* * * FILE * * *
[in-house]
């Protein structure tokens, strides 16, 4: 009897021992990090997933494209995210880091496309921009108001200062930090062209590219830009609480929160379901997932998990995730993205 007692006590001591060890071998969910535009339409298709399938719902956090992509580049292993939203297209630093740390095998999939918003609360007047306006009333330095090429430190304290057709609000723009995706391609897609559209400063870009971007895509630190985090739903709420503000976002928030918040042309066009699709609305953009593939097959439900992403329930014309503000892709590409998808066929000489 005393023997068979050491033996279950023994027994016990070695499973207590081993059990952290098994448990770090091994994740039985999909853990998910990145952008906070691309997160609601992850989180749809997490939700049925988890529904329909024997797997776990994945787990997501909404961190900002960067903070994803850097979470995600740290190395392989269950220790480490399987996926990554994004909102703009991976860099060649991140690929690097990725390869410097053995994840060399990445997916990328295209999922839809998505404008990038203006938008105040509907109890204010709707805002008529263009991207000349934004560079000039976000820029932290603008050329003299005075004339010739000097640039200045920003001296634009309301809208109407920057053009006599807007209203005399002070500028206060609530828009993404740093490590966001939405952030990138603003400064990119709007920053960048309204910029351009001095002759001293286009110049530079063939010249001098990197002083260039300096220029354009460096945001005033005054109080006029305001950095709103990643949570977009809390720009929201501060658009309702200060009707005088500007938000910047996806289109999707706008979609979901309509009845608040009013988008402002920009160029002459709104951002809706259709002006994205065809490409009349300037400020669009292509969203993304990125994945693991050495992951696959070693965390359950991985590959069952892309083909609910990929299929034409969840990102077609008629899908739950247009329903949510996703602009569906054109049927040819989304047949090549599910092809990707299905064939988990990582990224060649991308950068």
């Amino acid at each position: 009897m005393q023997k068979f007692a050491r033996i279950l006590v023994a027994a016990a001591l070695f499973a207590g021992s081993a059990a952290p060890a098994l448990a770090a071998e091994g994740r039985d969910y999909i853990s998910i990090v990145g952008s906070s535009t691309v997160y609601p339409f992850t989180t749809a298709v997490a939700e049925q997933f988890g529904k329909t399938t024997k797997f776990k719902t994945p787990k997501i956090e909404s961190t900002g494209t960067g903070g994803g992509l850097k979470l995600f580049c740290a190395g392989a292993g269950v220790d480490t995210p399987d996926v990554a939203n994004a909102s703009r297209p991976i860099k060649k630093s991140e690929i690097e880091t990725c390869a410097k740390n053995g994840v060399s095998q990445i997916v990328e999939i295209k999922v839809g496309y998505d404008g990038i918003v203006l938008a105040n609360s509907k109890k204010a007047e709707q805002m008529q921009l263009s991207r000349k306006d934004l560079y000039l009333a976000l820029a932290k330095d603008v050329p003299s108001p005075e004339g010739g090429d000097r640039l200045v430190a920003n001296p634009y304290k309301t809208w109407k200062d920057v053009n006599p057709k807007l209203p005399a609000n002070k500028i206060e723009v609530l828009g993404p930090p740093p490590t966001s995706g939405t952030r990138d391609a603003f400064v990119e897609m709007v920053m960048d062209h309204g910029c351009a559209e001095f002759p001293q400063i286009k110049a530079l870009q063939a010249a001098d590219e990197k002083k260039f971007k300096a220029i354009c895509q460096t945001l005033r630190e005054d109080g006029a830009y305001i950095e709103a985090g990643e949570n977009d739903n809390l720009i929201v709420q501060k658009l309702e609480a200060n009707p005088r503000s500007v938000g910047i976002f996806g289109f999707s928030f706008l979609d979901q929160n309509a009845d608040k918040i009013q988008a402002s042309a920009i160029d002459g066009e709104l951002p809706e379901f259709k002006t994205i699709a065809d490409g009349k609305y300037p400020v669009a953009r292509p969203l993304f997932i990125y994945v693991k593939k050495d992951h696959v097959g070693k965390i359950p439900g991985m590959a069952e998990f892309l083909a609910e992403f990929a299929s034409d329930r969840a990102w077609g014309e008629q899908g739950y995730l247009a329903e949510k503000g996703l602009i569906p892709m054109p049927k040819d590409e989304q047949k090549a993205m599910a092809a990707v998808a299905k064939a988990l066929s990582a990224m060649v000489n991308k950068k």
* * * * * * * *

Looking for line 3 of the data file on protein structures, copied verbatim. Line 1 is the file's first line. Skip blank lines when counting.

């Amino acid at each position: 009897m005393q023997k068979f007692a050491r033996i279950l006590v023994a027994a016990a001591l070695f499973a207590g021992s081993a059990a952290p060890a098994l448990a770090a071998e091994g994740r039985d969910y999909i853990s998910i990090v990145g952008s906070s535009t691309v997160y609601p339409f992850t989180t749809a298709v997490a939700e049925q997933f988890g529904k329909t399938t024997k797997f776990k719902t994945p787990k997501i956090e909404s961190t900002g494209t960067g903070g994803g992509l850097k979470l995600f580049c740290a190395g392989a292993g269950v220790d480490t995210p399987d996926v990554a939203n994004a909102s703009r297209p991976i860099k060649k630093s991140e690929i690097e880091t990725c390869a410097k740390n053995g994840v060399s095998q990445i997916v990328e999939i295209k999922v839809g496309y998505d404008g990038i918003v203006l938008a105040n609360s509907k109890k204010a007047e709707q805002m008529q921009l263009s991207r000349k306006d934004l560079y000039l009333a976000l820029a932290k330095d603008v050329p003299s108001p005075e004339g010739g090429d000097r640039l200045v430190a920003n001296p634009y304290k309301t809208w109407k200062d920057v053009n006599p057709k807007l209203p005399a609000n002070k500028i206060e723009v609530l828009g993404p930090p740093p490590t966001s995706g939405t952030r990138d391609a603003f400064v990119e897609m709007v920053m960048d062209h309204g910029c351009a559209e001095f002759p001293q400063i286009k110049a530079l870009q063939a010249a001098d590219e990197k002083k260039f971007k300096a220029i354009c895509q460096t945001l005033r630190e005054d109080g006029a830009y305001i950095e709103a985090g990643e949570n977009d739903n809390l720009i929201v709420q501060k658009l309702e609480a200060n009707p005088r503000s500007v938000g910047i976002f996806g289109f999707s928030f706008l979609d979901q929160n309509a009845d608040k918040i009013q988008a402002s042309a920009i160029d002459g066009e709104l951002p809706e379901f259709k002006t994205i699709a065809d490409g009349k609305y300037p400020v669009a953009r292509p969203l993304f997932i990125y994945v693991k593939k050495d992951h696959v097959g070693k965390i359950p439900g991985m590959a069952e998990f892309l083909a609910e992403f990929a299929s034409d329930r969840a990102w077609g014309e008629q899908g739950y995730l247009a329903e949510k503000g996703l602009i569906p892709m054109p049927k040819d590409e989304q047949k090549a993205m599910a092809a990707v998808a299905k064939a988990l066929s990582a990224m060649v000489n991308k950068k």